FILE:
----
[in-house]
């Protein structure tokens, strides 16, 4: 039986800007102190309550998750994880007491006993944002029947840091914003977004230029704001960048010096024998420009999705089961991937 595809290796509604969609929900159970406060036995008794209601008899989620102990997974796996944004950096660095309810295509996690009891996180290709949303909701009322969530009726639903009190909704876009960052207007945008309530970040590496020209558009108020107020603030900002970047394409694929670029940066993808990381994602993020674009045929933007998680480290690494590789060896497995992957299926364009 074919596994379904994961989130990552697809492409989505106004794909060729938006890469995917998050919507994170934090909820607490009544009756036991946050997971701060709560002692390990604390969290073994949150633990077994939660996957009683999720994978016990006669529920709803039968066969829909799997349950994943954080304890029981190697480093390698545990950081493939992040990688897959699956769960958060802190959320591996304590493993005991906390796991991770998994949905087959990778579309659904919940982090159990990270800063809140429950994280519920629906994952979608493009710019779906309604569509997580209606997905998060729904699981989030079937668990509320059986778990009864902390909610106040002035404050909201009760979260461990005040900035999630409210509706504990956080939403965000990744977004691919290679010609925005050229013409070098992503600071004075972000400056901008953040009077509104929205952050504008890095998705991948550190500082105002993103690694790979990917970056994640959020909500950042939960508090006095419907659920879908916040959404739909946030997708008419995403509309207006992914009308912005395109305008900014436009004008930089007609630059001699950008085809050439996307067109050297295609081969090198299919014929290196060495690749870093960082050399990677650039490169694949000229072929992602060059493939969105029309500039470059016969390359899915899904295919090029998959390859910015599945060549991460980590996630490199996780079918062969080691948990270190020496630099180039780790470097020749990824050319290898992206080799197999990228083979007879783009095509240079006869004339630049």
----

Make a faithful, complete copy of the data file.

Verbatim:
[in-house]
């Protein structure tokens, strides 16, 4: 039986800007102190309550998750994880007491006993944002029947840091914003977004230029704001960048010096024998420009999705089961991937 595809290796509604969609929900159970406060036995008794209601008899989620102990997974796996944004950096660095309810295509996690009891996180290709949303909701009322969530009726639903009190909704876009960052207007945008309530970040590496020209558009108020107020603030900002970047394409694929670029940066993808990381994602993020674009045929933007998680480290690494590789060896497995992957299926364009 074919596994379904994961989130990552697809492409989505106004794909060729938006890469995917998050919507994170934090909820607490009544009756036991946050997971701060709560002692390990604390969290073994949150633990077994939660996957009683999720994978016990006669529920709803039968066969829909799997349950994943954080304890029981190697480093390698545990950081493939992040990688897959699956769960958060802190959320591996304590493993005991906390796991991770998994949905087959990778579309659904919940982090159990990270800063809140429950994280519920629906994952979608493009710019779906309604569509997580209606997905998060729904699981989030079937668990509320059986778990009864902390909610106040002035404050909201009760979260461990005040900035999630409210509706504990956080939403965000990744977004691919290679010609925005050229013409070098992503600071004075972000400056901008953040009077509104929205952050504008890095998705991948550190500082105002993103690694790979990917970056994640959020909500950042939960508090006095419907659920879908916040959404739909946030997708008419995403509309207006992914009308912005395109305008900014436009004008930089007609630059001699950008085809050439996307067109050297295609081969090198299919014929290196060495690749870093960082050399990677650039490169694949000229072929992602060059493939969105029309500039470059016969390359899915899904295919090029998959390859910015599945060549991460980590996630490199996780079918062969080691948990270190020496630099180039780790470097020749990824050319290898992206080799197999990228083979007879783009095509240079006869004339630049």